Here’s how the first day of recreational marijuana sales in Brookline went

The opening of the Boston area's first adult-use dispensary wasn't the "apocalypse" some had feared.

Brookline-03/23/19  The New England Treatment Access opend as the first marijuana shop in greater Boston Saturday morning.  Brookline selectman Neil Wishinsky was the ceremonial first customer as he pays for his products as the employees cheer behind Laura Ross who waited on him. Photo by John Tlumacki/Globe Staff(metro)
Brookline selectman Neil Wishinsky was the ceremonial first customer. Employees cheer behind Laura Ross who waited on him. –John Tlumacki / The Boston Globe

The first day of recreational marijuana sales in the Boston area brought in more customers than either of the state’s first two adult-use pot shops did upon opening back in November — but without the same degree of disruption. 

New England Treatment Access served 2,515 customers Saturday at its Brookline dispensary, according to company spokesman Peter Brown.

Despite concerns about potential disruption, Brown said traffic remained light and lines Saturday stayed within NETA’s parking lot Saturday. Brookline police tweeted Saturday afternoon that the opening was an overall success.

“The predictions of an apocalypse are not coming true,” Neil Wisinsky, the chair of Brookline’s select board, told The Boston Globe.

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Earlier in the week, Wiskinsky had acknowledged that the opening of the Brookline Village dispensary — a quick jaunt down the street from the Boston border — had created “a lot of concern” in the neighborhood.

In November, when the two medical marijuana dispensaries, Cultivate in Leicester and NETA’s other store in Northampton, became the first retailers in the state to sell adult-use cannabis, the former community was swamped by traffic and some neighbors complained about misbehaving customers.

On the other hand, police said disruption around NETA’s Brookline store was “limited” Saturday.

Due to limited parking, NETA officials had urged visitors to take public transportation to the store. Located a short walk from two MBTA Green Line stops, the dispensary is the first T-accessible adult-use marijuana store in Massachusetts. And to minimize wait times, the company had encouraged customers to use their online “reserve ahead” platform. According to the police, the system “worked.”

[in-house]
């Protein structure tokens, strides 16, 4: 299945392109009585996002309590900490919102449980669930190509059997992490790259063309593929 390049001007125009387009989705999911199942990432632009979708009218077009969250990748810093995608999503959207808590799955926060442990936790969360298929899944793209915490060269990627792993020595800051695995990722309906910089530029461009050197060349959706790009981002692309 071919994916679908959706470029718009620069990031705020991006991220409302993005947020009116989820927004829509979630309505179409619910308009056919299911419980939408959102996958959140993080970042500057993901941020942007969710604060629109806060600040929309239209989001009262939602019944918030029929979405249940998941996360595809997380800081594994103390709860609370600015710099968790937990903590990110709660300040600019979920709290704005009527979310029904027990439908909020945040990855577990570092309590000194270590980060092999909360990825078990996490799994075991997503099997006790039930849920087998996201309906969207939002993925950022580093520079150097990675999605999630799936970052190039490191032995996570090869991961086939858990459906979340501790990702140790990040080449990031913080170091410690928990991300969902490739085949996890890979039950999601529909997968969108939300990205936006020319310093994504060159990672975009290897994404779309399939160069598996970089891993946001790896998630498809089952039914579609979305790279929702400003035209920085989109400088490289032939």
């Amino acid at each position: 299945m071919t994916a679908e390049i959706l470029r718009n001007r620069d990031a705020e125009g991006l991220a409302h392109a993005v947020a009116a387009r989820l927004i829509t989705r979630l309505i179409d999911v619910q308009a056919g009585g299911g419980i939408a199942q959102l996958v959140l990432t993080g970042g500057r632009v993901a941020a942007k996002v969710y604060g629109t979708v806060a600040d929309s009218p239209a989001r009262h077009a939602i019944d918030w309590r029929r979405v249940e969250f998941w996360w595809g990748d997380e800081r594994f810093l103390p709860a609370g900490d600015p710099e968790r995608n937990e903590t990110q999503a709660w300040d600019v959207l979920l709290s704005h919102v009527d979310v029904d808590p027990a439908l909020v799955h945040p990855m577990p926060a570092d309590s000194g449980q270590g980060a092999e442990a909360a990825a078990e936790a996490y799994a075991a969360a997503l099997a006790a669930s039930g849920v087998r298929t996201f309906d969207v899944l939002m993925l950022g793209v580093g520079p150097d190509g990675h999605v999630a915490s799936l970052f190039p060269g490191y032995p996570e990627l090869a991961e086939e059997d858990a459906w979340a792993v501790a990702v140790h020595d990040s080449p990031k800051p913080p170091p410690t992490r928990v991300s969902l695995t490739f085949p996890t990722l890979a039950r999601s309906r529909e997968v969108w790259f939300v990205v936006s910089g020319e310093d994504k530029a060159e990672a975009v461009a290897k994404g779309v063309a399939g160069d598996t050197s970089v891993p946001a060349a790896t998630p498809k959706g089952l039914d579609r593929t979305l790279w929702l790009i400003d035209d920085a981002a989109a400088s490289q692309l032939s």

NETA had a separate, quicker line for reserve-ahead customers. But even for those who chose not to reserve their purchases ahead of time, wait times were only about 45 minutes to an hour by early afternoon Saturday, a far cry from the multi-hour waits that greeted customers in Leicester and Northampton on the state’s first day of recreational marijuana sales in November. The two dispensaries announced opening-day customer counts of roughly 1,000 and 2,000, respectively, at the time.

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And while the Bay State’s first two adult-use dispensaries were experiencing long lines weeks after their grand opening, NETA’s Brookline location — the 13th marijuana retailer to open in Massachusetts — opened its second day of adult-use sales with no line at all, the company tweeted Sunday morning.

“I guess this is a situation where you hope for the best and plan for the worst, and the best is coming true,” said Wishinsky, made the ceremonial first purchase at the shop Saturday morning, told the Globe.

NETA employee Mikayla Bell serves muffins to customers waiting in line Saturday. —John Tlumacki / The Boston Globe
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